Safeguarding marine biodiversity

Marine reserves help protect and preserve areas of our oceans that are rich in biodiversity, ecologically significant and vulnerable to destruction. These areas are closed to all extractive uses, such as fishing, mining, oil exploration, waste dumping etc. There is growing scientific evidence suggesting that large-scale networks of marine reserves are urgently needed to protect marine species and their habitats.

Marine reserves are not just about preserving fish stocks. They are an essential global tool to protect entire ecosystems. Marine reserves will help increase the planet’s ability to adapt to the effects of climate change and carbon pollution.

Coastal seas can also be protected with the help of marine reserves. Here, marine reserves can have ‘core’ zones, where no human activities are allowed. These can be areas of scientific reference or areas having particularly sensitive habitats or species. Other areas may remain open to small-scale, sustainable, non-destructive fisheries. Greenpeace firmly believes that marine reserves must be declared only with the consent and participation of communities that stand to be affected by the reserve in question.

Campaign story:

Less than 0.3% of India’s waters (including the 2 million sq. km. Exclusive Economic Zone) are under some form of legal protection, where extraction is either prohibited or restricted. A large, economically disadvantaged population in India depends on fisheries and related activities for primary sustenance and livelihood. The high level of direct resource dependence coupled with a lack of community consultation has generated resistance towards many marine reserves on the coast of mainland India.

While fishing communities support measures to protect their fish resources, they want local communities to be involved in making decisions over which areas need to be protected, how and to what extent.

This was clear at a symposium on marine reserves organised by Greenpeace in 2007. The symposium was attended by fisher community representatives from across India.  These representative expressed support for marine reserves, set up with prior involvement of communities to protect marine resources from all threats. Thus, community involvement in designing and enforcing marine reserves in India, particularly in the coastal zone, is indispensable.  

Greenpeace is campaigning on Orissa’s east coast, to help the Gahirmatha marine sanctuary become a model for better biodiversity conservation and a tool for fisheries management that addresses potential conflicts between conservation and livelihoods. A successful model in Orissa will become reference for marine conservation in the rest of India.

The latest updates

 

Indian Pandora's box on climate change waiting to be opened

Blog entry by Avik Roy | December 6, 2014

There are whispers in the corridor in Lima that India may announce some unprecedented decision that will change the course of the ongoing climate negotiations in the lead up to Paris agreement. Nevertheless, India is a strategic player...

LIMA COP 20: Hope and an opportunity for India

Blog entry by Abhishek Pratap | December 1, 2014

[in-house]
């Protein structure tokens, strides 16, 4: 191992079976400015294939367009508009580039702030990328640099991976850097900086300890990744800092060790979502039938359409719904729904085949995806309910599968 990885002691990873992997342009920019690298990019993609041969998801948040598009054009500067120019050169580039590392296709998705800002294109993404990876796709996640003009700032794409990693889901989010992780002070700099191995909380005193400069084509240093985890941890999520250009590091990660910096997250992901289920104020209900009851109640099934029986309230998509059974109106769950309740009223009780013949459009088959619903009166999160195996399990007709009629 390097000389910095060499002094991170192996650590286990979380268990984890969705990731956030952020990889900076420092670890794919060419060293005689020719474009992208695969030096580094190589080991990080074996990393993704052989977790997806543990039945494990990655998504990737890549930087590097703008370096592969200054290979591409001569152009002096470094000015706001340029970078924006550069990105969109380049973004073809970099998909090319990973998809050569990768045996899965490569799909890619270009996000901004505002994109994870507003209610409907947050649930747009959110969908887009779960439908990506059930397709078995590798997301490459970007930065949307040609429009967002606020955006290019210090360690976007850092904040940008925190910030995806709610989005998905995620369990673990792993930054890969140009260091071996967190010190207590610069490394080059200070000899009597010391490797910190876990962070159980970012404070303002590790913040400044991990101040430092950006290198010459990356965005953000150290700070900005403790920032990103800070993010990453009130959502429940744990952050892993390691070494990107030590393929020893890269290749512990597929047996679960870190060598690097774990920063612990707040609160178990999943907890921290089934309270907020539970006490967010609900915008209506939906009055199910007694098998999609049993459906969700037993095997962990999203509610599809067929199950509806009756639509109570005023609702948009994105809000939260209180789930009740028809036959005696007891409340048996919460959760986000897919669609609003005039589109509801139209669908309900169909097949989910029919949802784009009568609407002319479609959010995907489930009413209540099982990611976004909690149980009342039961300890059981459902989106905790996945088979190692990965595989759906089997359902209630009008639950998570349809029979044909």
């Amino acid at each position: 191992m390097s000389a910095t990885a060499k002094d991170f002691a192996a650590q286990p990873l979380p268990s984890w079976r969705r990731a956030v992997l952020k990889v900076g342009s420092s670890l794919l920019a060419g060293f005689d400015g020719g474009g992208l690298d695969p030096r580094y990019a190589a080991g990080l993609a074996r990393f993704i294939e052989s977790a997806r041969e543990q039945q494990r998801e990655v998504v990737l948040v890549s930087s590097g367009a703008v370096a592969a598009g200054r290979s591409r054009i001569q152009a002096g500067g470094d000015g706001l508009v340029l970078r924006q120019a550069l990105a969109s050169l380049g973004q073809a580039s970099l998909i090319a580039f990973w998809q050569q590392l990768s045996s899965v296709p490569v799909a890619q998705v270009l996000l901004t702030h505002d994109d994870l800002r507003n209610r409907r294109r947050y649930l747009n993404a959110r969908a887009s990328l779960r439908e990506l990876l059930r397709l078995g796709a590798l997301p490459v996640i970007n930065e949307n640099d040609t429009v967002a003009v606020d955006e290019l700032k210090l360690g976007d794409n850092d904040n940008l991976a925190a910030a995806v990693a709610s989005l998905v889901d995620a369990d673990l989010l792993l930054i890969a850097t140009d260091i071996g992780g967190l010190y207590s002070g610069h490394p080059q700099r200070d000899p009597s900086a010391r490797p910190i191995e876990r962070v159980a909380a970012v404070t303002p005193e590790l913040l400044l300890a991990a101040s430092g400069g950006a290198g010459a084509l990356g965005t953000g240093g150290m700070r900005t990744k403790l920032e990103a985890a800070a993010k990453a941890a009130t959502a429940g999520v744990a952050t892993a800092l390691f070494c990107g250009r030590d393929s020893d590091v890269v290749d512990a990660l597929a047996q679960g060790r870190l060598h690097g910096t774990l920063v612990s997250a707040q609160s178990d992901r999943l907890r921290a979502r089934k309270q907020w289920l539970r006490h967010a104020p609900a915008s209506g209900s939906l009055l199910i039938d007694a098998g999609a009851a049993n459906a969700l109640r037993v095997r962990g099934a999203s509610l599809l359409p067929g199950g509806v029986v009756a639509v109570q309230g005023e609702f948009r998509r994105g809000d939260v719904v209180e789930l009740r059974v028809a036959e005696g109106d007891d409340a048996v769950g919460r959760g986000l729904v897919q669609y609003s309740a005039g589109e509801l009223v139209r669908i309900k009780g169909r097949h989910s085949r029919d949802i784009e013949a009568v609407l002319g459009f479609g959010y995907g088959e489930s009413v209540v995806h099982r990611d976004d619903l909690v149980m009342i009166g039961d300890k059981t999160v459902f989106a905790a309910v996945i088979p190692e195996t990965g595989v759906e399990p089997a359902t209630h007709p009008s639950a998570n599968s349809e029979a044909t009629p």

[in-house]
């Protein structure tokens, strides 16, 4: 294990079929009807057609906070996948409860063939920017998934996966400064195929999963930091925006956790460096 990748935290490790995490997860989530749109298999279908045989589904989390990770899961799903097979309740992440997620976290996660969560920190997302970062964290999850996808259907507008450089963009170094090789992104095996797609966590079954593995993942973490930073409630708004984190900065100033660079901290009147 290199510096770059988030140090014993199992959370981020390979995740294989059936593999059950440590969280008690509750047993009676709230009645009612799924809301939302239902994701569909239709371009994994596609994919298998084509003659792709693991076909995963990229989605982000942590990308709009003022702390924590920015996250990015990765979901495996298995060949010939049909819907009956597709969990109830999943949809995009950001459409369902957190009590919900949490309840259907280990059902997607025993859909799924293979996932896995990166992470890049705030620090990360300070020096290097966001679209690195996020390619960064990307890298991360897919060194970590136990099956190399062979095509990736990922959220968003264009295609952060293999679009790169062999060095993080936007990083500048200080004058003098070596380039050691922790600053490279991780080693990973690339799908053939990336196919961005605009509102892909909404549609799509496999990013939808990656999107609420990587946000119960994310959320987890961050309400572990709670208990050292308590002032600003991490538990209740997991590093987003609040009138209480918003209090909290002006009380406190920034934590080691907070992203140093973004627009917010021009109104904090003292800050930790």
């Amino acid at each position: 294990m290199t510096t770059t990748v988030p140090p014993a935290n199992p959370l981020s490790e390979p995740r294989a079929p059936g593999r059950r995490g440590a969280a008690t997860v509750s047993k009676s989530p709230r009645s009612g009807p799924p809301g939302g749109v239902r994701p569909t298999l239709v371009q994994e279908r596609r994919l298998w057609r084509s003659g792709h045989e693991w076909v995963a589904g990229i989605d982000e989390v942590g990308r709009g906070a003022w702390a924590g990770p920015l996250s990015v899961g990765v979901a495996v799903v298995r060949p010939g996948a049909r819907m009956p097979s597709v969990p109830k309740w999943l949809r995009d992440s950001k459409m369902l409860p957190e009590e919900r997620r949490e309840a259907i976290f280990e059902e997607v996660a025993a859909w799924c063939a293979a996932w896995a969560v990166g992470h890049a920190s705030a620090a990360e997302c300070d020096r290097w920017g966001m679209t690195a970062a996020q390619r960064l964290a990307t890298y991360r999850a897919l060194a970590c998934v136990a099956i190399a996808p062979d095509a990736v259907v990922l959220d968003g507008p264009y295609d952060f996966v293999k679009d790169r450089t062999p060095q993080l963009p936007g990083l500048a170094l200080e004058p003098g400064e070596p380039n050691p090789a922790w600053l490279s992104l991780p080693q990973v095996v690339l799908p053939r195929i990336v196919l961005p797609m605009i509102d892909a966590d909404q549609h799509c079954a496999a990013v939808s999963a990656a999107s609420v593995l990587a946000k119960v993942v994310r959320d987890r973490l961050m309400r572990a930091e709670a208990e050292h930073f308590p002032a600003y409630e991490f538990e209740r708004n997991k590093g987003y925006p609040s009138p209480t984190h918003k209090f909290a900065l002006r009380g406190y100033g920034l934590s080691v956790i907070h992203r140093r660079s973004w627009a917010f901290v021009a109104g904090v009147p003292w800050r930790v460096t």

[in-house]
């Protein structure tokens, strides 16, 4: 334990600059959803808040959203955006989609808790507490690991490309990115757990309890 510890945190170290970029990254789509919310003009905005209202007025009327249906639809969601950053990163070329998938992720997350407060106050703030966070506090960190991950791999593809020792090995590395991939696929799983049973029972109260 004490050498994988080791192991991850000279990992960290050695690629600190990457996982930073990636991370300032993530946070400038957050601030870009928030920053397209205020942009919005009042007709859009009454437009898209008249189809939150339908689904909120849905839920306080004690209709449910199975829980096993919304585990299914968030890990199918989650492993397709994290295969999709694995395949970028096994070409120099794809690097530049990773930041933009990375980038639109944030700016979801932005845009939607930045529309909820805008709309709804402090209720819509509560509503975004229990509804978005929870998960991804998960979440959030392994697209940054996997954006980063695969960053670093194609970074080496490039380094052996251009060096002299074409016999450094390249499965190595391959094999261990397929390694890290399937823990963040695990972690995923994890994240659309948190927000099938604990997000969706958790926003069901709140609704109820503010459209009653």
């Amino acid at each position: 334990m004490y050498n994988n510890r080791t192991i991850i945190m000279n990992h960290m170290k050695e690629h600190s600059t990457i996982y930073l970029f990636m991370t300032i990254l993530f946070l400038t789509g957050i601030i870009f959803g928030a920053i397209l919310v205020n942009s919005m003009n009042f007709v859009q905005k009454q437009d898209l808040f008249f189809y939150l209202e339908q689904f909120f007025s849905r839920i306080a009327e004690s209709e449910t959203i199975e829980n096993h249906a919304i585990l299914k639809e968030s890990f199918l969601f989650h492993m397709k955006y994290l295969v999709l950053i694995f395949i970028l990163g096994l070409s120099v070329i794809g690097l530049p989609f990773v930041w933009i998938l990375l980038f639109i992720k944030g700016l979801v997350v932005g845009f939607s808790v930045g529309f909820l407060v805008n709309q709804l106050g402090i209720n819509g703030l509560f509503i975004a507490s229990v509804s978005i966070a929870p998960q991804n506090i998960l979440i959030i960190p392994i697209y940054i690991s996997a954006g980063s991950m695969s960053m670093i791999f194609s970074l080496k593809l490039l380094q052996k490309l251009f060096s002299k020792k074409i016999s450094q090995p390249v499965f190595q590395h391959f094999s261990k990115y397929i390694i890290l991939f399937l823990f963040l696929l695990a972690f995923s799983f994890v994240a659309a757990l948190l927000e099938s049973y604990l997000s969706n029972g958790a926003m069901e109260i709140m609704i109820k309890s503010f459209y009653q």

It’s that time of the year again when climate and its politics get prominence! Starting today and for the next two weeks, official negotiators, bureaucrats, technocrats, think-tanks, activists, civil society, corporate honchos, trade...

Fishermen left marooned - Hudhud Aftermath

Blog entry by Aishwarya Madineni | November 11, 2014

As we drove along the east coast off the Visakhapatanam main roads to reach the fishermen’s villages in Bheemilipatanam, the second town to have municipality in the country after Chennai, Srilakshmi, a community worker from the...

Climate change washes off Hudhud in India

Blog entry by Aishwarya Madineni | November 6, 2014

On the 12 th of October 2014, the city of Visakhapatanam along with its neighbouring coastal villages in the district witnessed a climate catastrophe of an unimaginable scale . Cyclone Hudhud with wind speeds close to 220kmph...

Why is the IPCC report vital for India?

Blog entry by Greenpeace editorial staff | November 3, 2014

Q & A with Navroz Dubash by Kaisa Kosonen, Campaigner, Climate & Energy, Greenpeace Nordic What’s in the new climate report for India? How bad is climate change by now? How bad could it get in the future? What can we do about...

We need a lot more than promises!

Blog entry by Manish Ram | September 25, 2014

Doubling India’s Wind and Solar capacities by 2020: India at the Climate Summit    Following the massive turnout in over 200 events at the people’s climate march, all eyes turn to the climate summit hosted by Ban Ki Moon in New...

The Peoples Climate March is happening on the 20th of September and here are 10...

Blog entry by Rohini Manohar | September 19, 2014

1) You're tired of paying high electricity bills and STILL don't get electricity 24x7 (common killing mosquitoes is really not as fun as you think it to be). 2) You hate having to ride around with a dupatta on your face looking like...

Deforestation: A vicious cocktail for the climate

Blog entry by Dr. Janet Cotter and Sebastian Bock | March 28, 2014

Every few years, thousands of the world's most renowned climate scientists work together as part of the Intergovernmental Panel on Climate Change (IPCC) to present us with the latest scientific assessment of how we are doing in terms...

Support the Arctic 30

Blog entry by Muskan Gaba & Tarushi Anand | December 4, 2013

By Muskan Gaba, 6th Grade, Vivekanand School On 16th November, 2013 at Jantar Mantar, I attended the campaign on #Freethearctic30. I was very curious to know about it as there was a fake jail and there were some people enacting as...

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